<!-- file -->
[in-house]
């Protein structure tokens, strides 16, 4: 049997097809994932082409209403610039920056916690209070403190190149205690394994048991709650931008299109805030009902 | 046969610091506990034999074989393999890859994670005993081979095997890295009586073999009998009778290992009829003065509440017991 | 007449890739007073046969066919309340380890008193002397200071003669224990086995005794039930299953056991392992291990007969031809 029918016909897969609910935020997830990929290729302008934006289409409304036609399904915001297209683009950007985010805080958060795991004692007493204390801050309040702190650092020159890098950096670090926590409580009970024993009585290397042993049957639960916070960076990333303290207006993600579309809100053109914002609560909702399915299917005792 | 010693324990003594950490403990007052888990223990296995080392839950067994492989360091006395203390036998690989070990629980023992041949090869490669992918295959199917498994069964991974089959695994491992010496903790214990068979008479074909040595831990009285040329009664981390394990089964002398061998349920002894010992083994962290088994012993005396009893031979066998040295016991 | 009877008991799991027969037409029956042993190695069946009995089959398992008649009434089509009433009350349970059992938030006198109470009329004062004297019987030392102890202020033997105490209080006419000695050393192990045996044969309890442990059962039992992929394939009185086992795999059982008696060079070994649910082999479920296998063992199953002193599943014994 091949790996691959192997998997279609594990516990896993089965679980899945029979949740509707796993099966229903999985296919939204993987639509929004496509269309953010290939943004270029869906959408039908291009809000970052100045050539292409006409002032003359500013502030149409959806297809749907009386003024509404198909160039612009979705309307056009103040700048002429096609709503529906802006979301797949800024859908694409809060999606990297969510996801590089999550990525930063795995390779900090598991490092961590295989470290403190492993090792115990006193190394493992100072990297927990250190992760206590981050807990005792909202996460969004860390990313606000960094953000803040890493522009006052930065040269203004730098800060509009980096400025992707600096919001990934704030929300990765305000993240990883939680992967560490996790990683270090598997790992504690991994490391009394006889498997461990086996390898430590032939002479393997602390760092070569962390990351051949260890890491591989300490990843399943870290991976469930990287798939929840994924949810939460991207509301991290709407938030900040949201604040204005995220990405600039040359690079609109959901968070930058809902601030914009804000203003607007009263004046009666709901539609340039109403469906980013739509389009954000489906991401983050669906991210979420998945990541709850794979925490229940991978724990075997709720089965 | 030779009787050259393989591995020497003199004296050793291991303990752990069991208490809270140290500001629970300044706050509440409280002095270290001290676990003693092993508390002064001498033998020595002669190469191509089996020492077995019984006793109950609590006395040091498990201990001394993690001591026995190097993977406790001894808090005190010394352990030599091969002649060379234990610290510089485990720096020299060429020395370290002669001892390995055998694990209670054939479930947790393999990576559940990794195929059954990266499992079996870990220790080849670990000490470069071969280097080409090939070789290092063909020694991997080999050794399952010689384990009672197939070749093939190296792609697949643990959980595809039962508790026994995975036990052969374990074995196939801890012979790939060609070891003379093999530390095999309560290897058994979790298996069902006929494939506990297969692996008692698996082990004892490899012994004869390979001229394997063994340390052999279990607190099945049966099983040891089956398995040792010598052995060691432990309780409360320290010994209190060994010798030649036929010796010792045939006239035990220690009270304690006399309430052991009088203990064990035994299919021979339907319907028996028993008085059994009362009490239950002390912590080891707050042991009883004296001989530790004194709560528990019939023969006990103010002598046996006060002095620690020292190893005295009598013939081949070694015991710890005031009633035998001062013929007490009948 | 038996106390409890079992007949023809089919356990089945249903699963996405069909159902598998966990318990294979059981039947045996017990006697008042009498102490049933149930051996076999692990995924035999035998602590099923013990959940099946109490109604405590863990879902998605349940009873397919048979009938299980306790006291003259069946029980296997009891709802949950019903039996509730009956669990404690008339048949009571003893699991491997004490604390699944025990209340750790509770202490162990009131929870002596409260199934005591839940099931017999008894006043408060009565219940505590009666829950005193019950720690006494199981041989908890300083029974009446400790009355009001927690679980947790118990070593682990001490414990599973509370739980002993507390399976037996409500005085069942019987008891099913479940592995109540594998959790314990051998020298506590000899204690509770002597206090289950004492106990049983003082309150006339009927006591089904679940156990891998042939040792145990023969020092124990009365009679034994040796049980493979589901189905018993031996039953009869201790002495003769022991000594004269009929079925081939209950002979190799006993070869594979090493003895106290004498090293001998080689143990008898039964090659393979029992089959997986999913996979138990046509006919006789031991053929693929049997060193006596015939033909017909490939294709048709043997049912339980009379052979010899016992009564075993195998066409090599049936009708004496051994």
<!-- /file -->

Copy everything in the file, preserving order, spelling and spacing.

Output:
[in-house]
């Protein structure tokens, strides 16, 4: 049997097809994932082409209403610039920056916690209070403190190149205690394994048991709650931008299109805030009902 | 046969610091506990034999074989393999890859994670005993081979095997890295009586073999009998009778290992009829003065509440017991 | 007449890739007073046969066919309340380890008193002397200071003669224990086995005794039930299953056991392992291990007969031809 029918016909897969609910935020997830990929290729302008934006289409409304036609399904915001297209683009950007985010805080958060795991004692007493204390801050309040702190650092020159890098950096670090926590409580009970024993009585290397042993049957639960916070960076990333303290207006993600579309809100053109914002609560909702399915299917005792 | 010693324990003594950490403990007052888990223990296995080392839950067994492989360091006395203390036998690989070990629980023992041949090869490669992918295959199917498994069964991974089959695994491992010496903790214990068979008479074909040595831990009285040329009664981390394990089964002398061998349920002894010992083994962290088994012993005396009893031979066998040295016991 | 009877008991799991027969037409029956042993190695069946009995089959398992008649009434089509009433009350349970059992938030006198109470009329004062004297019987030392102890202020033997105490209080006419000695050393192990045996044969309890442990059962039992992929394939009185086992795999059982008696060079070994649910082999479920296998063992199953002193599943014994 091949790996691959192997998997279609594990516990896993089965679980899945029979949740509707796993099966229903999985296919939204993987639509929004496509269309953010290939943004270029869906959408039908291009809000970052100045050539292409006409002032003359500013502030149409959806297809749907009386003024509404198909160039612009979705309307056009103040700048002429096609709503529906802006979301797949800024859908694409809060999606990297969510996801590089999550990525930063795995390779900090598991490092961590295989470290403190492993090792115990006193190394493992100072990297927990250190992760206590981050807990005792909202996460969004860390990313606000960094953000803040890493522009006052930065040269203004730098800060509009980096400025992707600096919001990934704030929300990765305000993240990883939680992967560490996790990683270090598997790992504690991994490391009394006889498997461990086996390898430590032939002479393997602390760092070569962390990351051949260890890491591989300490990843399943870290991976469930990287798939929840994924949810939460991207509301991290709407938030900040949201604040204005995220990405600039040359690079609109959901968070930058809902601030914009804000203003607007009263004046009666709901539609340039109403469906980013739509389009954000489906991401983050669906991210979420998945990541709850794979925490229940991978724990075997709720089965 | 030779009787050259393989591995020497003199004296050793291991303990752990069991208490809270140290500001629970300044706050509440409280002095270290001290676990003693092993508390002064001498033998020595002669190469191509089996020492077995019984006793109950609590006395040091498990201990001394993690001591026995190097993977406790001894808090005190010394352990030599091969002649060379234990610290510089485990720096020299060429020395370290002669001892390995055998694990209670054939479930947790393999990576559940990794195929059954990266499992079996870990220790080849670990000490470069071969280097080409090939070789290092063909020694991997080999050794399952010689384990009672197939070749093939190296792609697949643990959980595809039962508790026994995975036990052969374990074995196939801890012979790939060609070891003379093999530390095999309560290897058994979790298996069902006929494939506990297969692996008692698996082990004892490899012994004869390979001229394997063994340390052999279990607190099945049966099983040891089956398995040792010598052995060691432990309780409360320290010994209190060994010798030649036929010796010792045939006239035990220690009270304690006399309430052991009088203990064990035994299919021979339907319907028996028993008085059994009362009490239950002390912590080891707050042991009883004296001989530790004194709560528990019939023969006990103010002598046996006060002095620690020292190893005295009598013939081949070694015991710890005031009633035998001062013929007490009948 | 038996106390409890079992007949023809089919356990089945249903699963996405069909159902598998966990318990294979059981039947045996017990006697008042009498102490049933149930051996076999692990995924035999035998602590099923013990959940099946109490109604405590863990879902998605349940009873397919048979009938299980306790006291003259069946029980296997009891709802949950019903039996509730009956669990404690008339048949009571003893699991491997004490604390699944025990209340750790509770202490162990009131929870002596409260199934005591839940099931017999008894006043408060009565219940505590009666829950005193019950720690006494199981041989908890300083029974009446400790009355009001927690679980947790118990070593682990001490414990599973509370739980002993507390399976037996409500005085069942019987008891099913479940592995109540594998959790314990051998020298506590000899204690509770002597206090289950004492106990049983003082309150006339009927006591089904679940156990891998042939040792145990023969020092124990009365009679034994040796049980493979589901189905018993031996039953009869201790002495003769022991000594004269009929079925081939209950002979190799006993070869594979090493003895106290004498090293001998080689143990008898039964090659393979029992089959997986999913996979138990046509006919006789031991053929693929049997060193006596015939033909017909490939294709048709043997049912339980009379052979010899016992009564075993195998066409090599049936009708004496051994």